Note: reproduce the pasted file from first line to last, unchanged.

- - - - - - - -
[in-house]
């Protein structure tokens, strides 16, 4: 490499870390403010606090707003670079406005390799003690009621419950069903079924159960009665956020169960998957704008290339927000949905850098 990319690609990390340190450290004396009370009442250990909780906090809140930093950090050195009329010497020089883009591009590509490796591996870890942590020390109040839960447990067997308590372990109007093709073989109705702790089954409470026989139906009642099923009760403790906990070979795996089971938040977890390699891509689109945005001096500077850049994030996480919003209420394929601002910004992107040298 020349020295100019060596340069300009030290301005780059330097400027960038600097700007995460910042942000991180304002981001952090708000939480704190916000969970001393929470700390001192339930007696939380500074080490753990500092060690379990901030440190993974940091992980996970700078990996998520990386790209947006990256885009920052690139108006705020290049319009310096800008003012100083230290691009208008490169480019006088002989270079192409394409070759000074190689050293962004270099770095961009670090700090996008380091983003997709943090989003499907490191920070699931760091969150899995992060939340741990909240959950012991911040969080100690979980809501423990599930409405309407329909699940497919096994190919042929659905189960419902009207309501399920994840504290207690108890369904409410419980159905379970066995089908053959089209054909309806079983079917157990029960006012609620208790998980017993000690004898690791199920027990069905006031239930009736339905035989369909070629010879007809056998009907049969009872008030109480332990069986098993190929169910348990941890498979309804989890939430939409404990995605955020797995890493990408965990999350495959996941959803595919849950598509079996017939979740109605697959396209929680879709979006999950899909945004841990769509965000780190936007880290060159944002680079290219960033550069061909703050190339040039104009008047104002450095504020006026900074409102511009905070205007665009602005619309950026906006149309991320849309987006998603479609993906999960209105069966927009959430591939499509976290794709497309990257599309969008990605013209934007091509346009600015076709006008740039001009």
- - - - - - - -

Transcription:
[in-house]
């Protein structure tokens, strides 16, 4: 490499870390403010606090707003670079406005390799003690009621419950069903079924159960009665956020169960998957704008290339927000949905850098 990319690609990390340190450290004396009370009442250990909780906090809140930093950090050195009329010497020089883009591009590509490796591996870890942590020390109040839960447990067997308590372990109007093709073989109705702790089954409470026989139906009642099923009760403790906990070979795996089971938040977890390699891509689109945005001096500077850049994030996480919003209420394929601002910004992107040298 020349020295100019060596340069300009030290301005780059330097400027960038600097700007995460910042942000991180304002981001952090708000939480704190916000969970001393929470700390001192339930007696939380500074080490753990500092060690379990901030440190993974940091992980996970700078990996998520990386790209947006990256885009920052690139108006705020290049319009310096800008003012100083230290691009208008490169480019006088002989270079192409394409070759000074190689050293962004270099770095961009670090700090996008380091983003997709943090989003499907490191920070699931760091969150899995992060939340741990909240959950012991911040969080100690979980809501423990599930409405309407329909699940497919096994190919042929659905189960419902009207309501399920994840504290207690108890369904409410419980159905379970066995089908053959089209054909309806079983079917157990029960006012609620208790998980017993000690004898690791199920027990069905006031239930009736339905035989369909070629010879007809056998009907049969009872008030109480332990069986098993190929169910348990941890498979309804989890939430939409404990995605955020797995890493990408965990999350495959996941959803595919849950598509079996017939979740109605697959396209929680879709979006999950899909945004841990769509965000780190936007880290060159944002680079290219960033550069061909703050190339040039104009008047104002450095504020006026900074409102511009905070205007665009602005619309950026906006149309991320849309987006998603479609993906999960209105069966927009959430591939499509976290794709497309990257599309969008990605013209934007091509346009600015076709006008740039001009």